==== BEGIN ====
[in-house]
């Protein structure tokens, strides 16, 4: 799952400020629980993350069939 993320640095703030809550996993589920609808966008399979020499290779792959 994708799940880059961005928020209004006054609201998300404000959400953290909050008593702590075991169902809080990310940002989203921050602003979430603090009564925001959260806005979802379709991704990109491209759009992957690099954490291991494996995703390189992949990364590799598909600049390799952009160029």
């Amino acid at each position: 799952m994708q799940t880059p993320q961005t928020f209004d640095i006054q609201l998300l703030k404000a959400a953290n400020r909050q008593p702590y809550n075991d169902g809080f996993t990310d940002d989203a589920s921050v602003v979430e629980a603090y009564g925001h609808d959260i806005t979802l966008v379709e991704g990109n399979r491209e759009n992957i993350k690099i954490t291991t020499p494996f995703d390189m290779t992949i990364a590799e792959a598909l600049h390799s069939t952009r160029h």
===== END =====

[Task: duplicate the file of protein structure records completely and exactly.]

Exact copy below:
[in-house]
């Protein structure tokens, strides 16, 4: 799952400020629980993350069939 993320640095703030809550996993589920609808966008399979020499290779792959 994708799940880059961005928020209004006054609201998300404000959400953290909050008593702590075991169902809080990310940002989203921050602003979430603090009564925001959260806005979802379709991704990109491209759009992957690099954490291991494996995703390189992949990364590799598909600049390799952009160029």
């Amino acid at each position: 799952m994708q799940t880059p993320q961005t928020f209004d640095i006054q609201l998300l703030k404000a959400a953290n400020r909050q008593p702590y809550n075991d169902g809080f996993t990310d940002d989203a589920s921050v602003v979430e629980a603090y009564g925001h609808d959260i806005t979802l966008v379709e991704g990109n399979r491209e759009n992957i993350k690099i954490t291991t020499p494996f995703d390189m290779t992949i990364a590799e792959a598909l600049h390799s069939t952009r160029h």